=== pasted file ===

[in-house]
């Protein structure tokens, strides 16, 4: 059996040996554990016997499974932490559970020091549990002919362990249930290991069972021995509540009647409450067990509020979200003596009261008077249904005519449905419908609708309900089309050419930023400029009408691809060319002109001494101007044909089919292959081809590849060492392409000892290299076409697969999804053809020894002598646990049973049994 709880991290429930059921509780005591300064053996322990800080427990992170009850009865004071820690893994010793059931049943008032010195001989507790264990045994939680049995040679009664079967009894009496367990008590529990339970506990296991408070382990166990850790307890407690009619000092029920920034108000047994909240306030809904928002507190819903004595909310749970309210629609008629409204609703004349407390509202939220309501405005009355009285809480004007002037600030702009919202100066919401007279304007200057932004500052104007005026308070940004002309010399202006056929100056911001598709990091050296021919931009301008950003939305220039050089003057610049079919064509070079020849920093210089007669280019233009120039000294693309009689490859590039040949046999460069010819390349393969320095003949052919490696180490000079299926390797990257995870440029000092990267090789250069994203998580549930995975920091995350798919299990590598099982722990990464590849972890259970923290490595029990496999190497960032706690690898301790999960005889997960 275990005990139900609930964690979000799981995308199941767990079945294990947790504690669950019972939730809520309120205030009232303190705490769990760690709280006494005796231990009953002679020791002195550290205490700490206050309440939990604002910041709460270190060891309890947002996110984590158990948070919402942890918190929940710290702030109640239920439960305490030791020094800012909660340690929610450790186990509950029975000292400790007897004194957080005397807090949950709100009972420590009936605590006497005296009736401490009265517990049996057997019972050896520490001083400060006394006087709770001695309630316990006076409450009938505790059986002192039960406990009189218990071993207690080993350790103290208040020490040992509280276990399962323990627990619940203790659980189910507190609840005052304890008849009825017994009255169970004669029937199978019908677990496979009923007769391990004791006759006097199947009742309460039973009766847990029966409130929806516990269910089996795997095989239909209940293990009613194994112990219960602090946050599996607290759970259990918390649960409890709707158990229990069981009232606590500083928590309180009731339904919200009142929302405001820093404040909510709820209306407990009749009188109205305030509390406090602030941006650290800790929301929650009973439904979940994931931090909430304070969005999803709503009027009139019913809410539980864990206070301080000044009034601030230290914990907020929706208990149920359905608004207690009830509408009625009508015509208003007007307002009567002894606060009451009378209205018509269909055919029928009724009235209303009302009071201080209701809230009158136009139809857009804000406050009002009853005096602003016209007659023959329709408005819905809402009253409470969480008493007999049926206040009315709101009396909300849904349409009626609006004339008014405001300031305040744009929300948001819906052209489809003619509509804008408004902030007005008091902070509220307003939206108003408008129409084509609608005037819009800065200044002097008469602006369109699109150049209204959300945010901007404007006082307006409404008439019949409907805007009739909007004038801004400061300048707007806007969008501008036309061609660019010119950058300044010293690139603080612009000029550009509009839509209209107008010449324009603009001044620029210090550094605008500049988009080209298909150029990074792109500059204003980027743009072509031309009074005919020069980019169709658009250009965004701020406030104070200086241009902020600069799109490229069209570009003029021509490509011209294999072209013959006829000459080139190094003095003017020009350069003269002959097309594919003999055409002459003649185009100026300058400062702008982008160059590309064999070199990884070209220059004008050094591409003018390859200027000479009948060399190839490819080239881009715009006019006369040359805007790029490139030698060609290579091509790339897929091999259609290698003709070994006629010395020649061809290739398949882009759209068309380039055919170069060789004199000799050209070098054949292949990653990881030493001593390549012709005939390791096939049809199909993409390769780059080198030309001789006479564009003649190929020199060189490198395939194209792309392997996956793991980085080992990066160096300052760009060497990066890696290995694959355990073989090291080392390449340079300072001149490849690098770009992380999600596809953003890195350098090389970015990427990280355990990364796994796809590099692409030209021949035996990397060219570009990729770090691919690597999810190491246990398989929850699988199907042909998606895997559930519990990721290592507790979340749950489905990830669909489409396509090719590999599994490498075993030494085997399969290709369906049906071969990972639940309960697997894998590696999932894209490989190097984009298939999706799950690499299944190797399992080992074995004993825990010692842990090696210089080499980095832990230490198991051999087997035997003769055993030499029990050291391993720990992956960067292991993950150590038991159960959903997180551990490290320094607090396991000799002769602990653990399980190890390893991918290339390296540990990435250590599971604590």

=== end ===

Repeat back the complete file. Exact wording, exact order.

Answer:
[in-house]
């Protein structure tokens, strides 16, 4: 059996040996554990016997499974932490559970020091549990002919362990249930290991069972021995509540009647409450067990509020979200003596009261008077249904005519449905419908609708309900089309050419930023400029009408691809060319002109001494101007044909089919292959081809590849060492392409000892290299076409697969999804053809020894002598646990049973049994 709880991290429930059921509780005591300064053996322990800080427990992170009850009865004071820690893994010793059931049943008032010195001989507790264990045994939680049995040679009664079967009894009496367990008590529990339970506990296991408070382990166990850790307890407690009619000092029920920034108000047994909240306030809904928002507190819903004595909310749970309210629609008629409204609703004349407390509202939220309501405005009355009285809480004007002037600030702009919202100066919401007279304007200057932004500052104007005026308070940004002309010399202006056929100056911001598709990091050296021919931009301008950003939305220039050089003057610049079919064509070079020849920093210089007669280019233009120039000294693309009689490859590039040949046999460069010819390349393969320095003949052919490696180490000079299926390797990257995870440029000092990267090789250069994203998580549930995975920091995350798919299990590598099982722990990464590849972890259970923290490595029990496999190497960032706690690898301790999960005889997960 275990005990139900609930964690979000799981995308199941767990079945294990947790504690669950019972939730809520309120205030009232303190705490769990760690709280006494005796231990009953002679020791002195550290205490700490206050309440939990604002910041709460270190060891309890947002996110984590158990948070919402942890918190929940710290702030109640239920439960305490030791020094800012909660340690929610450790186990509950029975000292400790007897004194957080005397807090949950709100009972420590009936605590006497005296009736401490009265517990049996057997019972050896520490001083400060006394006087709770001695309630316990006076409450009938505790059986002192039960406990009189218990071993207690080993350790103290208040020490040992509280276990399962323990627990619940203790659980189910507190609840005052304890008849009825017994009255169970004669029937199978019908677990496979009923007769391990004791006759006097199947009742309460039973009766847990029966409130929806516990269910089996795997095989239909209940293990009613194994112990219960602090946050599996607290759970259990918390649960409890709707158990229990069981009232606590500083928590309180009731339904919200009142929302405001820093404040909510709820209306407990009749009188109205305030509390406090602030941006650290800790929301929650009973439904979940994931931090909430304070969005999803709503009027009139019913809410539980864990206070301080000044009034601030230290914990907020929706208990149920359905608004207690009830509408009625009508015509208003007007307002009567002894606060009451009378209205018509269909055919029928009724009235209303009302009071201080209701809230009158136009139809857009804000406050009002009853005096602003016209007659023959329709408005819905809402009253409470969480008493007999049926206040009315709101009396909300849904349409009626609006004339008014405001300031305040744009929300948001819906052209489809003619509509804008408004902030007005008091902070509220307003939206108003408008129409084509609608005037819009800065200044002097008469602006369109699109150049209204959300945010901007404007006082307006409404008439019949409907805007009739909007004038801004400061300048707007806007969008501008036309061609660019010119950058300044010293690139603080612009000029550009509009839509209209107008010449324009603009001044620029210090550094605008500049988009080209298909150029990074792109500059204003980027743009072509031309009074005919020069980019169709658009250009965004701020406030104070200086241009902020600069799109490229069209570009003029021509490509011209294999072209013959006829000459080139190094003095003017020009350069003269002959097309594919003999055409002459003649185009100026300058400062702008982008160059590309064999070199990884070209220059004008050094591409003018390859200027000479009948060399190839490819080239881009715009006019006369040359805007790029490139030698060609290579091509790339897929091999259609290698003709070994006629010395020649061809290739398949882009759209068309380039055919170069060789004199000799050209070098054949292949990653990881030493001593390549012709005939390791096939049809199909993409390769780059080198030309001789006479564009003649190929020199060189490198395939194209792309392997996956793991980085080992990066160096300052760009060497990066890696290995694959355990073989090291080392390449340079300072001149490849690098770009992380999600596809953003890195350098090389970015990427990280355990990364796994796809590099692409030209021949035996990397060219570009990729770090691919690597999810190491246990398989929850699988199907042909998606895997559930519990990721290592507790979340749950489905990830669909489409396509090719590999599994490498075993030494085997399969290709369906049906071969990972639940309960697997894998590696999932894209490989190097984009298939999706799950690499299944190797399992080992074995004993825990010692842990090696210089080499980095832990230490198991051999087997035997003769055993030499029990050291391993720990992956960067292991993950150590038991159960959903997180551990490290320094607090396991000799002769602990653990399980190890390893991918290339390296540990990435250590599971604590």